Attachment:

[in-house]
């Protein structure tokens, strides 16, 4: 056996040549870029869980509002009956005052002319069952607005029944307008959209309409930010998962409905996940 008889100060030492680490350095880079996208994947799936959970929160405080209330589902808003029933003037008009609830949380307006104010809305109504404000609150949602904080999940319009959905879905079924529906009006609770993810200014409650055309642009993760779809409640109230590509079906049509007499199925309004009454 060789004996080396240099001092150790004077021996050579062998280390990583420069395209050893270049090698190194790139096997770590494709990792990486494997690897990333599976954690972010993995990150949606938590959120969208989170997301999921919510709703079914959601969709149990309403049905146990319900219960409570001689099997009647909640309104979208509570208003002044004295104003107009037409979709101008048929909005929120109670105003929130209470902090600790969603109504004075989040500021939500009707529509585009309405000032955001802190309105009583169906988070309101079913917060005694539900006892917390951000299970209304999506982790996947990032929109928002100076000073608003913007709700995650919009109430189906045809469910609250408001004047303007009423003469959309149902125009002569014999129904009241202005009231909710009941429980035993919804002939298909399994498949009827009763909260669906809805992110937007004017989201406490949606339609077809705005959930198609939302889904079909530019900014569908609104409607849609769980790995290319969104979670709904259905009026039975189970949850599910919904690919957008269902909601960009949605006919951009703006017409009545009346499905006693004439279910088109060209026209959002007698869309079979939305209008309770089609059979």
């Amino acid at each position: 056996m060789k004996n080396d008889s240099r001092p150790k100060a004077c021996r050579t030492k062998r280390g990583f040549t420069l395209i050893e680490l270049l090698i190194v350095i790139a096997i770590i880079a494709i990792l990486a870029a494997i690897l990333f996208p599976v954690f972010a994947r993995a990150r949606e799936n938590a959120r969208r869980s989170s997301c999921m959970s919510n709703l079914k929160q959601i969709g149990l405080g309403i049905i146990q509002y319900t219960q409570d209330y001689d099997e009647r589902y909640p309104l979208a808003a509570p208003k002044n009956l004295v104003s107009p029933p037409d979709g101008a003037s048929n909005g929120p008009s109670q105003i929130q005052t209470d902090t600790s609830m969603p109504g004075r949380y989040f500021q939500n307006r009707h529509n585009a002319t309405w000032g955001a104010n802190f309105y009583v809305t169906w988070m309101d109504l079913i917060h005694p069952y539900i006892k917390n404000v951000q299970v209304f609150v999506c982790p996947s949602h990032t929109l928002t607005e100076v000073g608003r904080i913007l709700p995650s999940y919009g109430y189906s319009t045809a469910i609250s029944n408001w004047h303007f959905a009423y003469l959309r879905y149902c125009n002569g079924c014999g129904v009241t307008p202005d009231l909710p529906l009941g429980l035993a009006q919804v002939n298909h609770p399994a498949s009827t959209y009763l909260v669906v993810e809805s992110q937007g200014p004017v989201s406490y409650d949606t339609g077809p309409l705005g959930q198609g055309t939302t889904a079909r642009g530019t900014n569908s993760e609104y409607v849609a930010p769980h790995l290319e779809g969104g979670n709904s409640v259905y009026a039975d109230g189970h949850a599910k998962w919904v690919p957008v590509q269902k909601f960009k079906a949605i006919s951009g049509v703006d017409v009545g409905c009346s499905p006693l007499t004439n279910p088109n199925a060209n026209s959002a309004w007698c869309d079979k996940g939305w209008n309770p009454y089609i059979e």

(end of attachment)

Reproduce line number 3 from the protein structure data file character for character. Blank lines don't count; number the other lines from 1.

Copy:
């Amino acid at each position: 056996m060789k004996n080396d008889s240099r001092p150790k100060a004077c021996r050579t030492k062998r280390g990583f040549t420069l395209i050893e680490l270049l090698i190194v350095i790139a096997i770590i880079a494709i990792l990486a870029a494997i690897l990333f996208p599976v954690f972010a994947r993995a990150r949606e799936n938590a959120r969208r869980s989170s997301c999921m959970s919510n709703l079914k929160q959601i969709g149990l405080g309403i049905i146990q509002y319900t219960q409570d209330y001689d099997e009647r589902y909640p309104l979208a808003a509570p208003k002044n009956l004295v104003s107009p029933p037409d979709g101008a003037s048929n909005g929120p008009s109670q105003i929130q005052t209470d902090t600790s609830m969603p109504g004075r949380y989040f500021q939500n307006r009707h529509n585009a002319t309405w000032g955001a104010n802190f309105y009583v809305t169906w988070m309101d109504l079913i917060h005694p069952y539900i006892k917390n404000v951000q299970v209304f609150v999506c982790p996947s949602h990032t929109l928002t607005e100076v000073g608003r904080i913007l709700p995650s999940y919009g109430y189906s319009t045809a469910i609250s029944n408001w004047h303007f959905a009423y003469l959309r879905y149902c125009n002569g079924c014999g129904v009241t307008p202005d009231l909710p529906l009941g429980l035993a009006q919804v002939n298909h609770p399994a498949s009827t959209y009763l909260v669906v993810e809805s992110q937007g200014p004017v989201s406490y409650d949606t339609g077809p309409l705005g959930q198609g055309t939302t889904a079909r642009g530019t900014n569908s993760e609104y409607v849609a930010p769980h790995l290319e779809g969104g979670n709904s409640v259905y009026a039975d109230g189970h949850a599910k998962w919904v690919p957008v590509q269902k909601f960009k079906a949605i006919s951009g049509v703006d017409v009545g409905c009346s499905p006693l007499t004439n279910p088109n199925a060209n026209s959002a309004w007698c869309d079979k996940g939305w209008n309770p009454y089609i059979e």